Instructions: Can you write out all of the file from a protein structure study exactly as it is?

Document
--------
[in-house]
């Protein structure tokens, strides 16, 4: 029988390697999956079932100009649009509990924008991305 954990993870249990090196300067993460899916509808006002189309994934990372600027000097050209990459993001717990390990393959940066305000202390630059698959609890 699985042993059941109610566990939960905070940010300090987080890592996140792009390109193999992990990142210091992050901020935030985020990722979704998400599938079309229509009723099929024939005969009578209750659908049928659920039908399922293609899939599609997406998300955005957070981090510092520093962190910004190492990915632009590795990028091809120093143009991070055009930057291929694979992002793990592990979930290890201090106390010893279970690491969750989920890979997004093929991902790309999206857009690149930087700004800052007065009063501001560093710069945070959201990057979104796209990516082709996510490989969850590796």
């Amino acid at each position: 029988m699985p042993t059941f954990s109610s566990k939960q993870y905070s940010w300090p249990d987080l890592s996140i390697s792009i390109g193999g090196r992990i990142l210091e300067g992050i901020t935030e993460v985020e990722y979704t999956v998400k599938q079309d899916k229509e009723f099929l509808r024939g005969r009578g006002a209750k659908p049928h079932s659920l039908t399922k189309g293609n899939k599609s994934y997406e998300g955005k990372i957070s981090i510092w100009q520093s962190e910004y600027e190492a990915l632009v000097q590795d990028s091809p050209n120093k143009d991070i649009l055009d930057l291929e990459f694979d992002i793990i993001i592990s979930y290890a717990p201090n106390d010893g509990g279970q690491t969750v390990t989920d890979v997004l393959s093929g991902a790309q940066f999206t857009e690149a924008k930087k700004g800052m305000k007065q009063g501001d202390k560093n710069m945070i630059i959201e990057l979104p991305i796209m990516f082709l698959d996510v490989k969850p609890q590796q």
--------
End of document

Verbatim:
[in-house]
């Protein structure tokens, strides 16, 4: 029988390697999956079932100009649009509990924008991305 954990993870249990090196300067993460899916509808006002189309994934990372600027000097050209990459993001717990390990393959940066305000202390630059698959609890 699985042993059941109610566990939960905070940010300090987080890592996140792009390109193999992990990142210091992050901020935030985020990722979704998400599938079309229509009723099929024939005969009578209750659908049928659920039908399922293609899939599609997406998300955005957070981090510092520093962190910004190492990915632009590795990028091809120093143009991070055009930057291929694979992002793990592990979930290890201090106390010893279970690491969750989920890979997004093929991902790309999206857009690149930087700004800052007065009063501001560093710069945070959201990057979104796209990516082709996510490989969850590796």
């Amino acid at each position: 029988m699985p042993t059941f954990s109610s566990k939960q993870y905070s940010w300090p249990d987080l890592s996140i390697s792009i390109g193999g090196r992990i990142l210091e300067g992050i901020t935030e993460v985020e990722y979704t999956v998400k599938q079309d899916k229509e009723f099929l509808r024939g005969r009578g006002a209750k659908p049928h079932s659920l039908t399922k189309g293609n899939k599609s994934y997406e998300g955005k990372i957070s981090i510092w100009q520093s962190e910004y600027e190492a990915l632009v000097q590795d990028s091809p050209n120093k143009d991070i649009l055009d930057l291929e990459f694979d992002i793990i993001i592990s979930y290890a717990p201090n106390d010893g509990g279970q690491t969750v390990t989920d890979v997004l393959s093929g991902a790309q940066f999206t857009e690149a924008k930087k700004g800052m305000k007065q009063g501001d202390k560093n710069m945070i630059i959201e990057l979104p991305i796209m990516f082709l698959d996510v490989k969850p609890q590796q």